The ruins of the facade of the glorious 17th century San Pablo Church, Isabela, Philippines, that fronts for the inner, contemporarily-built parish.
I do not write much about my travels, but the recent one I made to the North I feel was worth writing about. It was one trip I would like to remember when I’m old and forgetful.
Sand, shells, seawater and boats
Isabela and Cagayan Valley are two of the Northernmost provinces in the Philippines.They are humble provinces of crops, fisheries, clean breeze and kind people. What we originally planned as a one-destination trip turned out to be one full of great exhibition of nature’s masterpieces, all thanks to my work colleague and a dear friend, May Valiente, who generously toured us around, and whose family welcomed us to their home very warmly. She, my girlfriend, Joan, two of our friends, Bel and Mike, and I started off on a hot Tuesday afternoon at the Victory Liner bus terminal in Manila. After about 3 hours of waiting, we boarded the bus heading Tuguegarao. Three stopovers, one slasher bus movie with a bad ending, and 11 sleepless hours later, we reached Cabagan, Isabela where May’s family lives. That was where we would “station” for the next 5 days. At the house, we were greeted very kindly by May’s brother, her 95-year old grandpa (still reads on his leisure hours), and her mom, Auntie Rosie, who fed us with great, authentic meals all throughout our stay. A satisfying meal of pansit Cabagan (yellow, sticky noodles sautéed with vegetables and meat) and pandesal (literally means salted bread) jump-started us to a 3-hour car ride to Sta. Ana Free Port, where we would ride a boat to the beautiful Palaui in the Northern neighboring province of Cagayan Valley.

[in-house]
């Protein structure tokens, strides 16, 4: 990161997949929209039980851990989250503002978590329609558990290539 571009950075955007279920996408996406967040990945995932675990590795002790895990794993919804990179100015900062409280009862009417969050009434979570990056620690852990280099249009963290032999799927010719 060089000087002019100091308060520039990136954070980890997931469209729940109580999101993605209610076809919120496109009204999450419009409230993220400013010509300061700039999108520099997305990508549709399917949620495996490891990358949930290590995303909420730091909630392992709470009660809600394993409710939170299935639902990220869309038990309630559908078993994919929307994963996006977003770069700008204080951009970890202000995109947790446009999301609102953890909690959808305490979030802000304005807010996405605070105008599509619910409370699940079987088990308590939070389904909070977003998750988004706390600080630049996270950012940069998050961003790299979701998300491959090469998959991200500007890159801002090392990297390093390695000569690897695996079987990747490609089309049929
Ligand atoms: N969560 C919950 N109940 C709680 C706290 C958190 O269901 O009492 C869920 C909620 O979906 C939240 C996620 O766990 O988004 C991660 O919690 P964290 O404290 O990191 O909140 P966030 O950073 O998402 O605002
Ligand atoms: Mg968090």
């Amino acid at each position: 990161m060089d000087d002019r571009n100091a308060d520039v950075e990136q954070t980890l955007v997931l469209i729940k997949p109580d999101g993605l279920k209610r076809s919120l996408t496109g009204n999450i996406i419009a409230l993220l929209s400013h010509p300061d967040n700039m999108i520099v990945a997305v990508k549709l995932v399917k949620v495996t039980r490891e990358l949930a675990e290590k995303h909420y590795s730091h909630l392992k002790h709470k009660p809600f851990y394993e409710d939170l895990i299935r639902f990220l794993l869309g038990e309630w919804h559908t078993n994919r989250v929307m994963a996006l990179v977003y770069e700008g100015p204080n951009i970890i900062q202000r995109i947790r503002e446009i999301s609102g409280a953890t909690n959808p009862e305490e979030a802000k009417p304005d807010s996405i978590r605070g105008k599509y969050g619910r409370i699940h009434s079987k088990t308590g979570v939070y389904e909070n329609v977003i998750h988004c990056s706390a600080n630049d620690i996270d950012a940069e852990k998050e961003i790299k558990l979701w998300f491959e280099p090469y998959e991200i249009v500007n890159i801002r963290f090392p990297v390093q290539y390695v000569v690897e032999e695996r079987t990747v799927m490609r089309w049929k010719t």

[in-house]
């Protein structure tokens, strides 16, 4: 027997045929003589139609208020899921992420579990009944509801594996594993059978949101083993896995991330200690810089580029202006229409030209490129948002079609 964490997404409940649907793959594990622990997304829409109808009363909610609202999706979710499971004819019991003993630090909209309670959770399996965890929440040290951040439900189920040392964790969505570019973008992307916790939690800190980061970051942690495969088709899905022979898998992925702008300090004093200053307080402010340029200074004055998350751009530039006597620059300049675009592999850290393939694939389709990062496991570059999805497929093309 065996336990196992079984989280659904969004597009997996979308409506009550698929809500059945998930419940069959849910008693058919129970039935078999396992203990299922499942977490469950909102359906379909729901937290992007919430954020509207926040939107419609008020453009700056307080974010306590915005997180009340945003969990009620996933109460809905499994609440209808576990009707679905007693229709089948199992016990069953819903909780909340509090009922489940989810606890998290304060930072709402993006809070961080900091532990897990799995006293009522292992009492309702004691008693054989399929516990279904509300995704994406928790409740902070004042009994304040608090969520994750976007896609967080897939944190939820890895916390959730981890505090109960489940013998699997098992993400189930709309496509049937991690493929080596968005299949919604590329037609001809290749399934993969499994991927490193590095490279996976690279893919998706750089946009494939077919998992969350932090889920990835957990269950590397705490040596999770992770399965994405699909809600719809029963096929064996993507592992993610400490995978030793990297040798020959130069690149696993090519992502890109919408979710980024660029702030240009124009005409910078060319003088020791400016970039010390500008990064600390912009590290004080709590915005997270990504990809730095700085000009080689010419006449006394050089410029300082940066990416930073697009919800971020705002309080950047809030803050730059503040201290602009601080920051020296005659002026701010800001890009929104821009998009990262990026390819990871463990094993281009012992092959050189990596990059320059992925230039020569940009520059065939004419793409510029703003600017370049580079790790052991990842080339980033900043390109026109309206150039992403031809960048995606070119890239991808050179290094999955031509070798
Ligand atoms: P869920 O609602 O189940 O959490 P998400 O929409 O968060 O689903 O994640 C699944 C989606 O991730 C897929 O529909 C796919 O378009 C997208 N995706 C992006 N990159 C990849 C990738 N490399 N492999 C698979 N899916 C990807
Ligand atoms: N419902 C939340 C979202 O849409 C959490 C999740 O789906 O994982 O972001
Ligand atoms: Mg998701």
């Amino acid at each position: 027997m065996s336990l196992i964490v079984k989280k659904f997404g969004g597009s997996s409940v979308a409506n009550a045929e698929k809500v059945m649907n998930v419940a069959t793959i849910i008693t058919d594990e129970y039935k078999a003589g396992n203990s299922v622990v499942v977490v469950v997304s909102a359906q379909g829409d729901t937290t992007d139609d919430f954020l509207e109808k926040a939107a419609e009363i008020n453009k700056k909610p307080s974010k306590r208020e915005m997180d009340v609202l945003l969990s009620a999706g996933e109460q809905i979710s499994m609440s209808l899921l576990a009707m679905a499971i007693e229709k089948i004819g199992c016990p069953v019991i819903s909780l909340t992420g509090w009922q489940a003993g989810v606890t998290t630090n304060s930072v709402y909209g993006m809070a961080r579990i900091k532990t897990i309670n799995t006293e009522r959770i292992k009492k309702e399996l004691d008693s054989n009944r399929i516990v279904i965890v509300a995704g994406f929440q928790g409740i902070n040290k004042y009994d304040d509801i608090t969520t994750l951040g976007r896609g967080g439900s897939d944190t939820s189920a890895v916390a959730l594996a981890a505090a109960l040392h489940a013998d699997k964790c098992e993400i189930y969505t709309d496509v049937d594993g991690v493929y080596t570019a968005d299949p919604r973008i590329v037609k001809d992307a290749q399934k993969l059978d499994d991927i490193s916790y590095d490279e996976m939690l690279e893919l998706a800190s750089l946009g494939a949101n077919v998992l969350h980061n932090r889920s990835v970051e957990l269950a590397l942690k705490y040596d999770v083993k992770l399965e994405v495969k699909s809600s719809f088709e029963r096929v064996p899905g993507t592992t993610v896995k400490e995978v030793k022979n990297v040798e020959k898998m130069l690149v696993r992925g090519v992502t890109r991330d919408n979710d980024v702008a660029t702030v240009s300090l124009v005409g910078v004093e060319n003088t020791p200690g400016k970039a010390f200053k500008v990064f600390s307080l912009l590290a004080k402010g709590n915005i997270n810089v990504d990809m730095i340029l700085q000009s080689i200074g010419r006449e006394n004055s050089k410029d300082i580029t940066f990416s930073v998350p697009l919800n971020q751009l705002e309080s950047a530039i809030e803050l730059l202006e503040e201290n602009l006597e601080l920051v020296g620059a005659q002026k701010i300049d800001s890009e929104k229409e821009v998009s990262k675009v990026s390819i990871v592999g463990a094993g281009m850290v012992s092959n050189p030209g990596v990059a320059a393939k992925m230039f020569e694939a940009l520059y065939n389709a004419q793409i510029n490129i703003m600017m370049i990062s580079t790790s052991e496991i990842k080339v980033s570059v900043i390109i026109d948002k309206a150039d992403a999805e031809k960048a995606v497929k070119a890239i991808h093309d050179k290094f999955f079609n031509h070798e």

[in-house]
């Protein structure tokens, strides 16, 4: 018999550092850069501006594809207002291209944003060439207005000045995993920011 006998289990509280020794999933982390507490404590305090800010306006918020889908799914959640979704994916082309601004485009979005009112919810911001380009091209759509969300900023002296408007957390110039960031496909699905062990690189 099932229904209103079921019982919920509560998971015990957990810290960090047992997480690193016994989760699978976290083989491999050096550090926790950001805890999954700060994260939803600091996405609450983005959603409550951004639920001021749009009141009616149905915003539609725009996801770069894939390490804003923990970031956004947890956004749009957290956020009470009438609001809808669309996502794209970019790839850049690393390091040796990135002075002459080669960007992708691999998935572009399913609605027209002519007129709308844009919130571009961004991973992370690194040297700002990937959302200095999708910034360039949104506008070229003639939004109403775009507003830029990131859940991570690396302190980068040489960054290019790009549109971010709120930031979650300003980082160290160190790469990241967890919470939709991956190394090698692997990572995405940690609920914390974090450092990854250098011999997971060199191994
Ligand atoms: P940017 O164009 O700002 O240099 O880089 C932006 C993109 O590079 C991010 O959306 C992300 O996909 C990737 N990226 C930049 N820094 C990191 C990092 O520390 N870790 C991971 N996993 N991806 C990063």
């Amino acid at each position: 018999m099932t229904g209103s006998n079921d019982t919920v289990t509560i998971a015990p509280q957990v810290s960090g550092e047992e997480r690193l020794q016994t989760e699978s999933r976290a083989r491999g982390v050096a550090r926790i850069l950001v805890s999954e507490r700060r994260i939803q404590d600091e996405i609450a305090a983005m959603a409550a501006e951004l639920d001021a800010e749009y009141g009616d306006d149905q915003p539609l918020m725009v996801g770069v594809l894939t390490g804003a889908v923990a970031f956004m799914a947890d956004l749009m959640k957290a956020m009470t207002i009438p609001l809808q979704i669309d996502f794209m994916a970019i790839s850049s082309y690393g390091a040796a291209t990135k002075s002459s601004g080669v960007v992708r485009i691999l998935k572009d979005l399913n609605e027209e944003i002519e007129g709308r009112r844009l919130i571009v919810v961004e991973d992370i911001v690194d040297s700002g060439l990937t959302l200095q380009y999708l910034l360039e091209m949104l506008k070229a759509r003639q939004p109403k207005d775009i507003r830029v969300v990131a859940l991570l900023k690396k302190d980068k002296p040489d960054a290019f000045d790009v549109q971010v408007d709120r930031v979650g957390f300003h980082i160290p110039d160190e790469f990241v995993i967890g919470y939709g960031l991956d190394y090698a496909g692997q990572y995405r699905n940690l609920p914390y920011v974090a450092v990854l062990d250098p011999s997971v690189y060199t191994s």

In Sta. Ana, we were greeted by the surprisingly cold weather. It should be almost summer in the Philippines but our rattling knees helped us realize our thin clothes, tank tops and swimsuits were a little too early for the summer heat. A “bangkero” (boatman) waited for us at the port, which we pre-contracted for PHP 3,500, for a tour from island to island around the vast Palaui area. There’s also an admission fee of PHP 50.00.
Our first destination was Cape Engaño. The wobbly boat ride took almost 1 hour but so much worth it. Atop a lush, green hill, which we hiked for about 20 minutes, were the ruins of the historic, Cape Engaño Lighthouse. From the hill, we had a good view of the green grass lands below with carabaos scattered, feeding around; the dancing blue ocean, swiftly blown by the wind; the luster white sands surrounding the island. At the far North, at the backside of the Cape Engaño Lighthouse, is the twin islands of Dos Hermanas.
The exhaustion brought us to the place where we stayed for the night, Punta Verde. That tookanother 1 hour or so boat ride from Cape Engaño. Punta Verde had a very narrow beach lined with stones, seaweeds and seashells. While the beach wasn’t as inviting as the others around Palaui, the guests area was more than apt for camping. When we got settled in at the guests area, we unpacked our stuff, built our tents (my girlfriend and I brought our own, but three of us had to rent theirs for PhP 250.00), cooked our meal (grilled fish and pork, and rice), ate, rested for a short while then headed to our next destination: Angib Beach.